skip to content

ombudsman news

issue 134

July 2016

a big decision

It’s not often something happens that everyone seems to have something to say about. Over recent weeks, many conversations I’ve had - personally and professionally, and whatever the original topic - have come round to the result of the EU membership referendum.

Among the issues being raised following the vote, the possible impact on overseas travel - whether it’s for work or leisure - is something that’s important to many people. So the theme of this ombudsman news - being away from home - may seem especially relevant this year.

But at this time of year, it’s likely that taking some kind of break would have been on people’s minds anyway. Realistically, whatever the future looks like, people will continue to travel. And it seems certain that UK financial businesses will continue to have customers all over the world. This means the types of problems we’ve highlighted - from missed flights to mix-ups with ex-pats’ pensions - are things we’ll continue to see for some time yet.

So - and while there are of course many things to be worked out - for now at least it’s business as usual for us. The Financial Conduct Authority has said that, until the Government and Parliament makes changes, the regulation of financial services remains the same. As the picture develops, we’ll be keeping in touch with the FCA and others to talk about what the referendum decision could mean for our work.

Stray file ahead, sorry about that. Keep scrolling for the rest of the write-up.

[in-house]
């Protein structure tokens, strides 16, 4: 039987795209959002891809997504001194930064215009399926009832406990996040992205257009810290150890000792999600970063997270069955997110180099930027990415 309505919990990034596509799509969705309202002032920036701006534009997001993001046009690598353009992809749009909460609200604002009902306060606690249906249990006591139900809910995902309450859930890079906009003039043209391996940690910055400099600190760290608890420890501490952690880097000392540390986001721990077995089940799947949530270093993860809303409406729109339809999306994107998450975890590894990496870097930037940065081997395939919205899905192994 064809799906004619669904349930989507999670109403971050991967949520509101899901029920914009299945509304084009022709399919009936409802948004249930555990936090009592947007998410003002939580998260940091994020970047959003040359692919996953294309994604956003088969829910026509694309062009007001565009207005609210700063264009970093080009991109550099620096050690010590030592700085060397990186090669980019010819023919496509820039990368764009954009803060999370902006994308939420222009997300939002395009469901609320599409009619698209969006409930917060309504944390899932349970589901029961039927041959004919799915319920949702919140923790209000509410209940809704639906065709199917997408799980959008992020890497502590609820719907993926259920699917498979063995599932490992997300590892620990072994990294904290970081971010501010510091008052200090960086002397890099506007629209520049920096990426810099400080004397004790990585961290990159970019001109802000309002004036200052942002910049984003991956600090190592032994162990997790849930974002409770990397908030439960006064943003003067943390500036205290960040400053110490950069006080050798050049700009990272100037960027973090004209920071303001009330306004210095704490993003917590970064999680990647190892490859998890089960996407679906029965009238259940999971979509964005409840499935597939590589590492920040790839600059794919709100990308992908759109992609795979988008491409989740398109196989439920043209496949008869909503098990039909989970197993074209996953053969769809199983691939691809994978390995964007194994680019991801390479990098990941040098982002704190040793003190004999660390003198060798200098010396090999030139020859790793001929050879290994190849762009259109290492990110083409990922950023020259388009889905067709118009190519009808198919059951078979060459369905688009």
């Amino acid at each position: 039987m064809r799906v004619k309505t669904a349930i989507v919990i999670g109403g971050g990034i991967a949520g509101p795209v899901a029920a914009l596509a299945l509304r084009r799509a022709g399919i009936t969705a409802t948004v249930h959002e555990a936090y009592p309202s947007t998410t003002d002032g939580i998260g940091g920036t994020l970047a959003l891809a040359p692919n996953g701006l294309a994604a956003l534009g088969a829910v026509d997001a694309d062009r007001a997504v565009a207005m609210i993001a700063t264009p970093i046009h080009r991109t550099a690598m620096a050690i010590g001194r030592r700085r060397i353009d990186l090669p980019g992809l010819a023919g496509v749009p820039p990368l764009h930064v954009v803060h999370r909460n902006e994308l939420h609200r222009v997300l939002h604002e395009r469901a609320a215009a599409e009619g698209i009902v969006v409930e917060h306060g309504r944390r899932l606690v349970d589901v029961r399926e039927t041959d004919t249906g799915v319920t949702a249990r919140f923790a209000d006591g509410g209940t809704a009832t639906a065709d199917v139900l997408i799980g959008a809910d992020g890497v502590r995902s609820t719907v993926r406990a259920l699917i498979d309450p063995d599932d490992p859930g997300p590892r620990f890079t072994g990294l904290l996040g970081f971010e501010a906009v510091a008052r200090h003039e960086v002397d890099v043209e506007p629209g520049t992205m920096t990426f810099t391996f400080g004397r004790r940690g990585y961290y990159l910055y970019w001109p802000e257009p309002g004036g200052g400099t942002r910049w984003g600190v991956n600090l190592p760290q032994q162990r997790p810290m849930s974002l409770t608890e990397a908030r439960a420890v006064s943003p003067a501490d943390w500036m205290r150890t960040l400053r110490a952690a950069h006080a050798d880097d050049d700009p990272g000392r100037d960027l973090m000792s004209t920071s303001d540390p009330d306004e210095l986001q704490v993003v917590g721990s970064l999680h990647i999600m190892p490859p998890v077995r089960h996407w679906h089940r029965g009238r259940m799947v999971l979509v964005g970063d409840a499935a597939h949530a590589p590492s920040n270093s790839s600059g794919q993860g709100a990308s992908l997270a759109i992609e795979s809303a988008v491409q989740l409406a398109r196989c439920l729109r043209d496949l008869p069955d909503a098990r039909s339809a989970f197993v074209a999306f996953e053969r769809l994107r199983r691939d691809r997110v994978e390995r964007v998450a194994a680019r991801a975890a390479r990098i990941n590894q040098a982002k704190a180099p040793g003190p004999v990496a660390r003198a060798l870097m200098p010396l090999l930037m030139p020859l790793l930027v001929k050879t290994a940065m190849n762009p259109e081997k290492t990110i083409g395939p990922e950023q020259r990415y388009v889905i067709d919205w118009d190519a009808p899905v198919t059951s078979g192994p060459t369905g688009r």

Actually, I think it’s a good prompt to reflect that it was originally UK financial businesses themselves - not the government or the EU - who, voluntarily, set up the ombudsman as a free, informal channel for resolving customers’ concerns. However “Brexit” pans out, I’m confident this spirit of fairness won’t disappear.

Caroline Wayman

Caroline Wayman
Caroline Wayman
chief ombudsman

ombudsman news gives general information on the position at the date of publication. It is not a definitive statement of the law, our approach or our procedure.

The illustrative case studies are based broadly on real-life cases, but are not precedents. Individual cases are decided on their own facts.